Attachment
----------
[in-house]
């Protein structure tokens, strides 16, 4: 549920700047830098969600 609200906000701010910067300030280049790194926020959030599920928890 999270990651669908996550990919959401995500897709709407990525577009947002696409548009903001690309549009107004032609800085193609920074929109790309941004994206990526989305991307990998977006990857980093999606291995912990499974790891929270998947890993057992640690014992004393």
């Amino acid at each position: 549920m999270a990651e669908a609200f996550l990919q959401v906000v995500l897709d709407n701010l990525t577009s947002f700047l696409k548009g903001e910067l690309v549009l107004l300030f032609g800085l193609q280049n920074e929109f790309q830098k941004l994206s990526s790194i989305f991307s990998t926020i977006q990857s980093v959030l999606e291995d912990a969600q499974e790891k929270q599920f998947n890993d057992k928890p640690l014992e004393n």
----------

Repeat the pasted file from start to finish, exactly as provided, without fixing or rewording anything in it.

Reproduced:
[in-house]
């Protein structure tokens, strides 16, 4: 549920700047830098969600 609200906000701010910067300030280049790194926020959030599920928890 999270990651669908996550990919959401995500897709709407990525577009947002696409548009903001690309549009107004032609800085193609920074929109790309941004994206990526989305991307990998977006990857980093999606291995912990499974790891929270998947890993057992640690014992004393």
């Amino acid at each position: 549920m999270a990651e669908a609200f996550l990919q959401v906000v995500l897709d709407n701010l990525t577009s947002f700047l696409k548009g903001e910067l690309v549009l107004l300030f032609g800085l193609q280049n920074e929109f790309q830098k941004l994206s990526s790194i989305f991307s990998t926020i977006q990857s980093v959030l999606e291995d912990a969600q499974e790891k929270q599920f998947n890993d057992k928890p640690l014992e004393n």